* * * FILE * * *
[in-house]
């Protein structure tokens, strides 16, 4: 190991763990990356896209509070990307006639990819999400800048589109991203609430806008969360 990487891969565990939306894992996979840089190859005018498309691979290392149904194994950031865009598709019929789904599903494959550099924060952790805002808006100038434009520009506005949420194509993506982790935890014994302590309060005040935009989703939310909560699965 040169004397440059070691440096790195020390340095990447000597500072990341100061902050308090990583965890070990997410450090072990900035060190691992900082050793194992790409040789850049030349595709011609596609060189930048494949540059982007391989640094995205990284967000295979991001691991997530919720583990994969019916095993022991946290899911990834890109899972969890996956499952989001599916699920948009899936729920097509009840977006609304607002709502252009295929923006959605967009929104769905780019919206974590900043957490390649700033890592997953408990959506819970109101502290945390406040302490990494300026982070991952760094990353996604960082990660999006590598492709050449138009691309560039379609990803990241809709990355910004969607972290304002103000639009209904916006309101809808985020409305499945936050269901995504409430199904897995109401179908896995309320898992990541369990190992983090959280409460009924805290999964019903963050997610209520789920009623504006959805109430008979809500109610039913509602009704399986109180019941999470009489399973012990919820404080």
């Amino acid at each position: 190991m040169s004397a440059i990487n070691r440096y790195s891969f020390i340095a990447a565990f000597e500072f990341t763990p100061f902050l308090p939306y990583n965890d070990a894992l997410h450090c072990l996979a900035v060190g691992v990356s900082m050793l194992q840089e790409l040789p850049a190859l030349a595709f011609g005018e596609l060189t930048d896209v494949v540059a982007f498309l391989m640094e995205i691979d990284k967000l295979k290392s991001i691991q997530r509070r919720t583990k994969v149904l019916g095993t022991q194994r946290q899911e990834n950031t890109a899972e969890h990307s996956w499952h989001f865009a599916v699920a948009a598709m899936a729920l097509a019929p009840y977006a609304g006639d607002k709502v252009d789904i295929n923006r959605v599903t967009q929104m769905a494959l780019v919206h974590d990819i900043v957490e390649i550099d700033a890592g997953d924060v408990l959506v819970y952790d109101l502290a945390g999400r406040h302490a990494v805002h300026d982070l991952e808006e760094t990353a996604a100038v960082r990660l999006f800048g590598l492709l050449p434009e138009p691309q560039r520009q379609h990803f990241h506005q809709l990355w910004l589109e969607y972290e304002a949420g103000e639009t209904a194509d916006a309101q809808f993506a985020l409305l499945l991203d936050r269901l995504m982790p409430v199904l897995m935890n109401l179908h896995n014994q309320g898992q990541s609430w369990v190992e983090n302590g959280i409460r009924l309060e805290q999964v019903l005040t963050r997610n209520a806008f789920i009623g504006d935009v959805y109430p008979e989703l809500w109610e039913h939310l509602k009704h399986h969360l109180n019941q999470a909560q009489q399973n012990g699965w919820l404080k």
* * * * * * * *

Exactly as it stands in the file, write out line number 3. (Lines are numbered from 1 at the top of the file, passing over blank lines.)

């Amino acid at each position: 190991m040169s004397a440059i990487n070691r440096y790195s891969f020390i340095a990447a565990f000597e500072f990341t763990p100061f902050l308090p939306y990583n965890d070990a894992l997410h450090c072990l996979a900035v060190g691992v990356s900082m050793l194992q840089e790409l040789p850049a190859l030349a595709f011609g005018e596609l060189t930048d896209v494949v540059a982007f498309l391989m640094e995205i691979d990284k967000l295979k290392s991001i691991q997530r509070r919720t583990k994969v149904l019916g095993t022991q194994r946290q899911e990834n950031t890109a899972e969890h990307s996956w499952h989001f865009a599916v699920a948009a598709m899936a729920l097509a019929p009840y977006a609304g006639d607002k709502v252009d789904i295929n923006r959605v599903t967009q929104m769905a494959l780019v919206h974590d990819i900043v957490e390649i550099d700033a890592g997953d924060v408990l959506v819970y952790d109101l502290a945390g999400r406040h302490a990494v805002h300026d982070l991952e808006e760094t990353a996604a100038v960082r990660l999006f800048g590598l492709l050449p434009e138009p691309q560039r520009q379609h990803f990241h506005q809709l990355w910004l589109e969607y972290e304002a949420g103000e639009t209904a194509d916006a309101q809808f993506a985020l409305l499945l991203d936050r269901l995504m982790p409430v199904l897995m935890n109401l179908h896995n014994q309320g898992q990541s609430w369990v190992e983090n302590g959280i409460r009924l309060e805290q999964v019903l005040t963050r997610n209520a806008f789920i009623g504006d935009v959805y109430p008979e989703l809500w109610e039913h939310l509602k009704h399986h969360l109180n019941q999470a909560q009489q399973n012990g699965w919820l404080k």